Mary Louise Knutson

Performing a song from In the Bubble. Photo by Howard Gitelson

Pianist Mary Louise Knutson has been a staple of the Twin Cities jazz scene for almost two decades. Her melodic soloing and her rhythmic sensibilities have led to her performing with quite a few visiting artists, including Dizzy Gillespie, Bobby McFerrin, Nicolas Payton, Diane Reeves, and Doc Severinsen. She’s also played for shows by artists like Smokey Robinson, Sam Moore (of Sam & Dave), and  Trisha Yearwood.

When she isn’t performing with visiting artists, Knutson works with a number of Twin Cities groups including the JazzMN Orchestra and vocalists such as Connie Evingson and Debbie Duncan. She also  leads her own trio, with the seamless rhythm section of Gordon Johnson on bass and Phil Hey on drums. It is this configuration which drives her new CD, In the Bubble, though drummers Greg Schutte and Craig O’Hara step in for a few tunes.  The CD contains Knutson originals as well as standards. The result is a swinging affair, with moods that range from meditative to joyous, all buoyed by Knutson’s warm, soulful touch. This is an album that will undoubtedly receive airplay on stations throughout the nation. Ms Knutson stopped by Rhythm and Grooves on Saturday, November 19, 2011 to talk about upcoming CD release parties at The Artists’ Quarter in Saint Paul and the Dakota Jazz Club in Minneapolis. This is a slightly edited version of our interview.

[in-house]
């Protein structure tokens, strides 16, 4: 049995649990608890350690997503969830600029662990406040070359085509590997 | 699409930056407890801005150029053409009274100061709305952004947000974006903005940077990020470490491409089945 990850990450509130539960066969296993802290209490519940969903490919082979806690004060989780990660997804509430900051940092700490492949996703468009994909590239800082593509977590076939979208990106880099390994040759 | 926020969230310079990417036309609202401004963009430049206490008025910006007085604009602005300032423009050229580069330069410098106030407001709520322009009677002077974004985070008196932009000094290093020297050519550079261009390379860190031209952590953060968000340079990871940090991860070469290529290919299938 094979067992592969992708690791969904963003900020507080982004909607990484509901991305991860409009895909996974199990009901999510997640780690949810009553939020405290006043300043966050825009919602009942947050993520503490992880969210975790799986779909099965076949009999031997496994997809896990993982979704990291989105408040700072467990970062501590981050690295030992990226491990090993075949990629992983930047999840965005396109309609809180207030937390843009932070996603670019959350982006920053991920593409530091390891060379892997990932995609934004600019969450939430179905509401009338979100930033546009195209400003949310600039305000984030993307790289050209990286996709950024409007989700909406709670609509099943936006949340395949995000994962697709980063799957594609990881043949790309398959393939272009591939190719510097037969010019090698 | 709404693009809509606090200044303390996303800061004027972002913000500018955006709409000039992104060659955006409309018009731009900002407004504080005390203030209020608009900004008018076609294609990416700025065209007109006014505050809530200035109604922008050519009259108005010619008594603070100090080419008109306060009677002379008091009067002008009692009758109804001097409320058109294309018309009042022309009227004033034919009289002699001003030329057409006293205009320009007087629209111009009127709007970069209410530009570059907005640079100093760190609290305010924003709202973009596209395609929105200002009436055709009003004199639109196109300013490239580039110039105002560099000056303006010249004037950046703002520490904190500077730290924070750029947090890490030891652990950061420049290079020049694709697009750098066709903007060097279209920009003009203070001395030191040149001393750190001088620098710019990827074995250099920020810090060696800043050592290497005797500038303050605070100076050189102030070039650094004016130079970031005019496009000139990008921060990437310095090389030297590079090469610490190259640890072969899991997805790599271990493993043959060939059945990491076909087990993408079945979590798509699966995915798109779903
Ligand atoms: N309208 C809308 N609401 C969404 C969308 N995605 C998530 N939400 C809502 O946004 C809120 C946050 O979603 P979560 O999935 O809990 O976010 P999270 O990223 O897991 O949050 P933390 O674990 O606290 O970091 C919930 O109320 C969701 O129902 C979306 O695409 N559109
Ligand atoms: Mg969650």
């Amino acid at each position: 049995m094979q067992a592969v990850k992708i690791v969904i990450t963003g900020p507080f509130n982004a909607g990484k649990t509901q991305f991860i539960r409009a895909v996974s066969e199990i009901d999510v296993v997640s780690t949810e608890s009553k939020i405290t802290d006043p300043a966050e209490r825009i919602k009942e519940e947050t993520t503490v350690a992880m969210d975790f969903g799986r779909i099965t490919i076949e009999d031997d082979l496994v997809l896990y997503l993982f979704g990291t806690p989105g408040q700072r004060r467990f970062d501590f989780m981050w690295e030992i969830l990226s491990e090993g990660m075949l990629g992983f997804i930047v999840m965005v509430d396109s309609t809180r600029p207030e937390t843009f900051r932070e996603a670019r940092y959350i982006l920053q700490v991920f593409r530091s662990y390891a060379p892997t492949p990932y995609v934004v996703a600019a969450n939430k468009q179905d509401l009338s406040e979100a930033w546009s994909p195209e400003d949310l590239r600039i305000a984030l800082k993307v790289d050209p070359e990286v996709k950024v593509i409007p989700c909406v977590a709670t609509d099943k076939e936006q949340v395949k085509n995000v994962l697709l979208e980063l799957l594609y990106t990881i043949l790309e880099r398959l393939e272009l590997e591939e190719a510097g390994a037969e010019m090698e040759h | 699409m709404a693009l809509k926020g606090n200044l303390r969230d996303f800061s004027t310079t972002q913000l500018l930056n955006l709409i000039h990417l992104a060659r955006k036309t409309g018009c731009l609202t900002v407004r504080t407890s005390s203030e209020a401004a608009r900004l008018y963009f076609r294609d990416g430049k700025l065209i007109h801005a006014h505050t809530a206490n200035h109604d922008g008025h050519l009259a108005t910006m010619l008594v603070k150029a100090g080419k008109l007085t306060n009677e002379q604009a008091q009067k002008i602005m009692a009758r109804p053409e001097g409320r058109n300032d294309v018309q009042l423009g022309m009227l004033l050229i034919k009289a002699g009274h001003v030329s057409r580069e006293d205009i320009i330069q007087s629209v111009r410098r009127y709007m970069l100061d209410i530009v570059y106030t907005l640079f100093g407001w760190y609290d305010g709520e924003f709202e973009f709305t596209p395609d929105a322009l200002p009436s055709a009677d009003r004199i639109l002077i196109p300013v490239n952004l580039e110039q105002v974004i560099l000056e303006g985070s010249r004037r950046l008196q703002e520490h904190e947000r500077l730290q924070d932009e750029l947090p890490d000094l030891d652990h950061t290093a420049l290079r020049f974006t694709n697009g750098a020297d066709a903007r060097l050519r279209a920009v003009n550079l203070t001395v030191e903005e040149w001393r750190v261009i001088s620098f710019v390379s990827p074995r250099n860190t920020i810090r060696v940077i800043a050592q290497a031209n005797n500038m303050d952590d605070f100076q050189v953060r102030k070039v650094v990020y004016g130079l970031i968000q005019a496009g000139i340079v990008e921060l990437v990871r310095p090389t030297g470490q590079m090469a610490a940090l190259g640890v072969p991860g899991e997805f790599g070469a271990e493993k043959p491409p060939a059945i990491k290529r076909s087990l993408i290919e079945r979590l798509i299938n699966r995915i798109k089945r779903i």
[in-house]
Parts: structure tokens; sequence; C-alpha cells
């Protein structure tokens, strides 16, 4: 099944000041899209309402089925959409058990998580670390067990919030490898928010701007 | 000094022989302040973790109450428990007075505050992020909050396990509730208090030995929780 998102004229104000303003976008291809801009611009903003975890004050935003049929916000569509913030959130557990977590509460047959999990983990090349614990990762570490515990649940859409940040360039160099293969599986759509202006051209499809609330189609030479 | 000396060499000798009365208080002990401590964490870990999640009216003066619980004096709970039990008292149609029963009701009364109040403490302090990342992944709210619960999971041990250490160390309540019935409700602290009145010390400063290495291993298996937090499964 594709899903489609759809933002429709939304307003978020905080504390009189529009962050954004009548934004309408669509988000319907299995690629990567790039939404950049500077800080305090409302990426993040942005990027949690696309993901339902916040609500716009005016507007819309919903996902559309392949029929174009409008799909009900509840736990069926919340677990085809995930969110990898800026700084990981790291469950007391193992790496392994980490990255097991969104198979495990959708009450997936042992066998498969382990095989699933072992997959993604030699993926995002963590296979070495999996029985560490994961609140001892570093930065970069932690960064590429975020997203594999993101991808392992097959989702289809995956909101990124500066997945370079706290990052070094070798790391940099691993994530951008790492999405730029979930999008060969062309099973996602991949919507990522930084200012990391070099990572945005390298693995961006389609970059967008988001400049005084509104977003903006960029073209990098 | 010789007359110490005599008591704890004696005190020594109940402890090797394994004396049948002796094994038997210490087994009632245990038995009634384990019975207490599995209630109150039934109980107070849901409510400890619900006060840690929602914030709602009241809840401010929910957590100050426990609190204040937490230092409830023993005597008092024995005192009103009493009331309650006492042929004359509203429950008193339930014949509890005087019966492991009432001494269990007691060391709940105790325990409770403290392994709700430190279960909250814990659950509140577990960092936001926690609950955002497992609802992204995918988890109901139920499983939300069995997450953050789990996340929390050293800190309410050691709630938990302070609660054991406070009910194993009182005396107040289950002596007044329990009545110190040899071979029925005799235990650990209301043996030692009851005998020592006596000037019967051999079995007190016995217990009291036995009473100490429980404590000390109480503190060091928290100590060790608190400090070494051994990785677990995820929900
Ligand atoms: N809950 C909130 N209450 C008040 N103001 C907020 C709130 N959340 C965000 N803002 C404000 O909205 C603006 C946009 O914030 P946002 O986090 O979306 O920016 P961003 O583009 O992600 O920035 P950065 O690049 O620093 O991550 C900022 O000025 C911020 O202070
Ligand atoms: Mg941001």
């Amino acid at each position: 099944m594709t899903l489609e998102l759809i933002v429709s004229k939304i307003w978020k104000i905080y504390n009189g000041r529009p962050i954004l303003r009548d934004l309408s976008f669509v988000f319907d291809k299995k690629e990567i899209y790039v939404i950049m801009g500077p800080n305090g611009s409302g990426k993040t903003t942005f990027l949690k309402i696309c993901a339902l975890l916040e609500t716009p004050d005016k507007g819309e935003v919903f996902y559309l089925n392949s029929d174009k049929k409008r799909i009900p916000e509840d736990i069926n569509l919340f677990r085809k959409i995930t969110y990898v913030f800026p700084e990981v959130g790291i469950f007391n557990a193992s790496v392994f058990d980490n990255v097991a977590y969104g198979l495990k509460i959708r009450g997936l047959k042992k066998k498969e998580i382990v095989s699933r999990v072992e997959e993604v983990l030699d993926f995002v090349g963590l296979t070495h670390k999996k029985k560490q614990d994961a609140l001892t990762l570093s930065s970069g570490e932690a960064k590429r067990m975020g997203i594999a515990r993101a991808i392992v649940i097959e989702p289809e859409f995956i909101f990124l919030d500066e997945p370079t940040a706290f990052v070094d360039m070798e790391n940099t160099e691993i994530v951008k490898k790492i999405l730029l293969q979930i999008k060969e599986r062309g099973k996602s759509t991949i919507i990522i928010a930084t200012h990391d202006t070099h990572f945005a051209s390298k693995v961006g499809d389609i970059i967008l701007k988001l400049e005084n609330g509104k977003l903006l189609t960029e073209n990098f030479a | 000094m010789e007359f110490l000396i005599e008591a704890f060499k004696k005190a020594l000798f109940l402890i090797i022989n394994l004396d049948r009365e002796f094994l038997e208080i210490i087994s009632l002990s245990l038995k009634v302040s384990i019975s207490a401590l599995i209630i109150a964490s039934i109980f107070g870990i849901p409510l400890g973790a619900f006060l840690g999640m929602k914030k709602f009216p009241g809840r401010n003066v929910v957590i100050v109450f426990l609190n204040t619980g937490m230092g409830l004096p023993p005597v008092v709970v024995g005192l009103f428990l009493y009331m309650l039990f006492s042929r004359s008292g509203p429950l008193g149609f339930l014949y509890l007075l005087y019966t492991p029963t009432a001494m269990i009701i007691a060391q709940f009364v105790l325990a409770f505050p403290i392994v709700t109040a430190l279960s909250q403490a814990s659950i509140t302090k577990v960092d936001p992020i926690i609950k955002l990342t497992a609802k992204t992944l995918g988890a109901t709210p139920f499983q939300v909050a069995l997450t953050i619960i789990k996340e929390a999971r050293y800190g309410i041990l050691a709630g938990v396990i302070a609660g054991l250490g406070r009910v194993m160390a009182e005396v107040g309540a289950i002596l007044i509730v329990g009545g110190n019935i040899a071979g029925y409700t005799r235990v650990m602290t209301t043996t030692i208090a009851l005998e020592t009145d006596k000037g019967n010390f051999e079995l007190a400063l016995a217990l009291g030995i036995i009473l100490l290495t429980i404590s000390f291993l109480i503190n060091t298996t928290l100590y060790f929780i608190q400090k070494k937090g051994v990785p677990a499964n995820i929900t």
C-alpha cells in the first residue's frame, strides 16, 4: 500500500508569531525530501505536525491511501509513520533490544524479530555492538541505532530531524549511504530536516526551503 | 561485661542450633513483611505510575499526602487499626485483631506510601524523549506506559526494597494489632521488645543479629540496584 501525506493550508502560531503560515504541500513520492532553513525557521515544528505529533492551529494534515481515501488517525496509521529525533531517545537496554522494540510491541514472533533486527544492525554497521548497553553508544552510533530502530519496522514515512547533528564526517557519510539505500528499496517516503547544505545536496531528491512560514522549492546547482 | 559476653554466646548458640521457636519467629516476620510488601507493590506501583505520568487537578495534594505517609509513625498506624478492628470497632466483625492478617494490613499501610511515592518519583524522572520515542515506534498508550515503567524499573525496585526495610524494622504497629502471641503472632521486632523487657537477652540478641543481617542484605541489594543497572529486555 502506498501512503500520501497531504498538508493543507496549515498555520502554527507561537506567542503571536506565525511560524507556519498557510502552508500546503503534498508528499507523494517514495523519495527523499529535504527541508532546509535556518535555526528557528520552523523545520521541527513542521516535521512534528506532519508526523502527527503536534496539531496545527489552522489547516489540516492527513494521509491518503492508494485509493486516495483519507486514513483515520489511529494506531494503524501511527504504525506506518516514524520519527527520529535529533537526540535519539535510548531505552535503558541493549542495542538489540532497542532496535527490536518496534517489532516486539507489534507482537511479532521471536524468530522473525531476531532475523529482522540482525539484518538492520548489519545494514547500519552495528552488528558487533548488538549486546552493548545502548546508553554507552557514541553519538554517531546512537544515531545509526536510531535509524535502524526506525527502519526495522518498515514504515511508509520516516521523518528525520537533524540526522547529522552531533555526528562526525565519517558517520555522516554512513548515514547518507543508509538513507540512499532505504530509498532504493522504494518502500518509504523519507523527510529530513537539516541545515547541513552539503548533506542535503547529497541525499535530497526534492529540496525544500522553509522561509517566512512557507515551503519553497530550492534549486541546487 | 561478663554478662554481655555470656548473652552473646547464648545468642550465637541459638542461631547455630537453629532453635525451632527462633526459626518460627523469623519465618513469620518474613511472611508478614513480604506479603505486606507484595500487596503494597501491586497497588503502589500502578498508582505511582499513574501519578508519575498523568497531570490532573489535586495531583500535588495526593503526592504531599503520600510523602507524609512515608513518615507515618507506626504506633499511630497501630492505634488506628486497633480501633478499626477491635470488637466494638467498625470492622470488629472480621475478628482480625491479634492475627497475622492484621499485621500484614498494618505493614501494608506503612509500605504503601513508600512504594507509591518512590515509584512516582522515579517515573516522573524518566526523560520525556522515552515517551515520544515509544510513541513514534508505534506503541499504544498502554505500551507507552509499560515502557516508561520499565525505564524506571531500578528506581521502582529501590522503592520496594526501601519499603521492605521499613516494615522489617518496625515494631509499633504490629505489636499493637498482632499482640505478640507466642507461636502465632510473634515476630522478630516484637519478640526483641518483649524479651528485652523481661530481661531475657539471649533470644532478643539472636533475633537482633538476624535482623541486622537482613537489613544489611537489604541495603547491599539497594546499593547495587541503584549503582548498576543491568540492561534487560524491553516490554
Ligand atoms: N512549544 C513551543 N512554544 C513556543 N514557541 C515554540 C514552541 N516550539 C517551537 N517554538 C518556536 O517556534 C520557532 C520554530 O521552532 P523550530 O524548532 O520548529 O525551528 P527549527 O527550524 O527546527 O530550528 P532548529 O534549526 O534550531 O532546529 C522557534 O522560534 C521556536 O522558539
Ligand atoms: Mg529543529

LE:     I want to welcome to the KFAI Studio Mary Louise Knutson. How are you today?

MLK:  Great Larry, I’m just getting up though. (laughs)

LE:     Is that musician’s time?

MLK:  Oh yeah. Absolutely

LE:     You have a brand new album out called In the Bubble. You notice I’m calling it an album and not a CD.

MLK:  Oh, I do. I like the way that sounds.

LE:      You’ve been around a bit, but people don’t necessarily find out about your background unless they go to your website. Give us a little bit of your background, and when you came to the Twin Cities, that sort of thing.

MLK:  Okay. Well… I actually grew up being a classical pianist. I started playing piano when I was four, and took lessons all the way through college. I got a degree in classical music. While I was at college I was exposed to jazz, and really started liking it and got involved in some of the jazz ensembles. I didn’t know how to play it at all, but at that level they usually give you written-out music anyway.  So I could read it and play in a big band or other groups, and by the end of college I knew I wanted to be a jazz pianist.